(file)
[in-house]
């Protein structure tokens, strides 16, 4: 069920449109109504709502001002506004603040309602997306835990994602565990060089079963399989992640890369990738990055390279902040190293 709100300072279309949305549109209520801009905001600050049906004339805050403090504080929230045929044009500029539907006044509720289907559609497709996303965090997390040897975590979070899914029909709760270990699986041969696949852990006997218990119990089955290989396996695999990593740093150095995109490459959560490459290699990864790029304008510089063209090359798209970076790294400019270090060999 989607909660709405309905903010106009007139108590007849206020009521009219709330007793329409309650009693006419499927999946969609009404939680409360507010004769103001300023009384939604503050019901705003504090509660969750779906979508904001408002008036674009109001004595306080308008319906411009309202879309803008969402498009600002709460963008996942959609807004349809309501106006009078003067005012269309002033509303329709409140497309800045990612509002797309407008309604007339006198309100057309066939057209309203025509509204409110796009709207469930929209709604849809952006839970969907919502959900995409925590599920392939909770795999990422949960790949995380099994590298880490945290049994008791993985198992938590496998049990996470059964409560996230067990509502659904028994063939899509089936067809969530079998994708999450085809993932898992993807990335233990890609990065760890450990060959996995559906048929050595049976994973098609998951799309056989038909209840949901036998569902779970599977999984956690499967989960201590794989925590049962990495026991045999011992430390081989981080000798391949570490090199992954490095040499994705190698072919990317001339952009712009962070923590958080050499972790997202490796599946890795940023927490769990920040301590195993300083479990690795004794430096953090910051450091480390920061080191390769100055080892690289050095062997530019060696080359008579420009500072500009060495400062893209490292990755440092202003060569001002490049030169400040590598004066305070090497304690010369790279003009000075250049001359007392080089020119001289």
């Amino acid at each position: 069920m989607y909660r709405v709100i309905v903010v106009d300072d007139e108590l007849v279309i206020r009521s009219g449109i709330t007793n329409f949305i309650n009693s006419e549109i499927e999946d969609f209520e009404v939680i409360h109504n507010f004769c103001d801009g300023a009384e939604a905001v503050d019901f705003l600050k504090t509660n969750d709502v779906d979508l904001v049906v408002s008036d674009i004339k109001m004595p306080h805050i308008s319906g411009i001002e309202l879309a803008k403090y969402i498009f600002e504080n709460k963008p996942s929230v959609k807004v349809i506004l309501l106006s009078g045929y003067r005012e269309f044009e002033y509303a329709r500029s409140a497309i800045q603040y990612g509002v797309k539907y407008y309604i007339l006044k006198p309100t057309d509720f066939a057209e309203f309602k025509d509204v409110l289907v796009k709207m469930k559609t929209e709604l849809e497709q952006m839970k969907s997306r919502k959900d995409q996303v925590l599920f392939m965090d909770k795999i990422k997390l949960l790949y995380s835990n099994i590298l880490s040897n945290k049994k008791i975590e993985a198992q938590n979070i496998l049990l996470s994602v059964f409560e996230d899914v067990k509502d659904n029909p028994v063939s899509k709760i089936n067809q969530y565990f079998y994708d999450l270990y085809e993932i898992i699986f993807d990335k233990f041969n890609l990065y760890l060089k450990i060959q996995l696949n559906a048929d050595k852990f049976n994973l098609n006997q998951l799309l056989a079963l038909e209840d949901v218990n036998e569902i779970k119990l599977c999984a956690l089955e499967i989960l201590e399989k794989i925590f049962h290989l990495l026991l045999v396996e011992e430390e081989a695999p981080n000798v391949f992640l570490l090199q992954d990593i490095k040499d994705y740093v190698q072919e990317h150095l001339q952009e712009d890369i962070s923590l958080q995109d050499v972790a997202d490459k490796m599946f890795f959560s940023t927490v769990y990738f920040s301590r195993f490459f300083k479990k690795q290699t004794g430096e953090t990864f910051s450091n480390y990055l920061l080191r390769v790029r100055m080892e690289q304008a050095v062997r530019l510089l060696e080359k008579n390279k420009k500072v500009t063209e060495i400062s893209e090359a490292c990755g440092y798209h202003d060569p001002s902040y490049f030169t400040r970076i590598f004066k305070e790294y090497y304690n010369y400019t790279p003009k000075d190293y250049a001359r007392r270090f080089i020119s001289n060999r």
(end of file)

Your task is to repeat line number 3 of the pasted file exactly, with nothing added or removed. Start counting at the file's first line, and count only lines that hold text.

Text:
């Amino acid at each position: 069920m989607y909660r709405v709100i309905v903010v106009d300072d007139e108590l007849v279309i206020r009521s009219g449109i709330t007793n329409f949305i309650n009693s006419e549109i499927e999946d969609f209520e009404v939680i409360h109504n507010f004769c103001d801009g300023a009384e939604a905001v503050d019901f705003l600050k504090t509660n969750d709502v779906d979508l904001v049906v408002s008036d674009i004339k109001m004595p306080h805050i308008s319906g411009i001002e309202l879309a803008k403090y969402i498009f600002e504080n709460k963008p996942s929230v959609k807004v349809i506004l309501l106006s009078g045929y003067r005012e269309f044009e002033y509303a329709r500029s409140a497309i800045q603040y990612g509002v797309k539907y407008y309604i007339l006044k006198p309100t057309d509720f066939a057209e309203f309602k025509d509204v409110l289907v796009k709207m469930k559609t929209e709604l849809e497709q952006m839970k969907s997306r919502k959900d995409q996303v925590l599920f392939m965090d909770k795999i990422k997390l949960l790949y995380s835990n099994i590298l880490s040897n945290k049994k008791i975590e993985a198992q938590n979070i496998l049990l996470s994602v059964f409560e996230d899914v067990k509502d659904n029909p028994v063939s899509k709760i089936n067809q969530y565990f079998y994708d999450l270990y085809e993932i898992i699986f993807d990335k233990f041969n890609l990065y760890l060089k450990i060959q996995l696949n559906a048929d050595k852990f049976n994973l098609n006997q998951l799309l056989a079963l038909e209840d949901v218990n036998e569902i779970k119990l599977c999984a956690l089955e499967i989960l201590e399989k794989i925590f049962h290989l990495l026991l045999v396996e011992e430390e081989a695999p981080n000798v391949f992640l570490l090199q992954d990593i490095k040499d994705y740093v190698q072919e990317h150095l001339q952009e712009d890369i962070s923590l958080q995109d050499v972790a997202d490459k490796m599946f890795f959560s940023t927490v769990y990738f920040s301590r195993f490459f300083k479990k690795q290699t004794g430096e953090t990864f910051s450091n480390y990055l920061l080191r390769v790029r100055m080892e690289q304008a050095v062997r530019l510089l060696e080359k008579n390279k420009k500072v500009t063209e060495i400062s893209e090359a490292c990755g440092y798209h202003d060569p001002s902040y490049f030169t400040r970076i590598f004066k305070e790294y090497y304690n010369y400019t790279p003009k000075d190293y250049a001359r007392r270090f080089i020119s001289n060999r």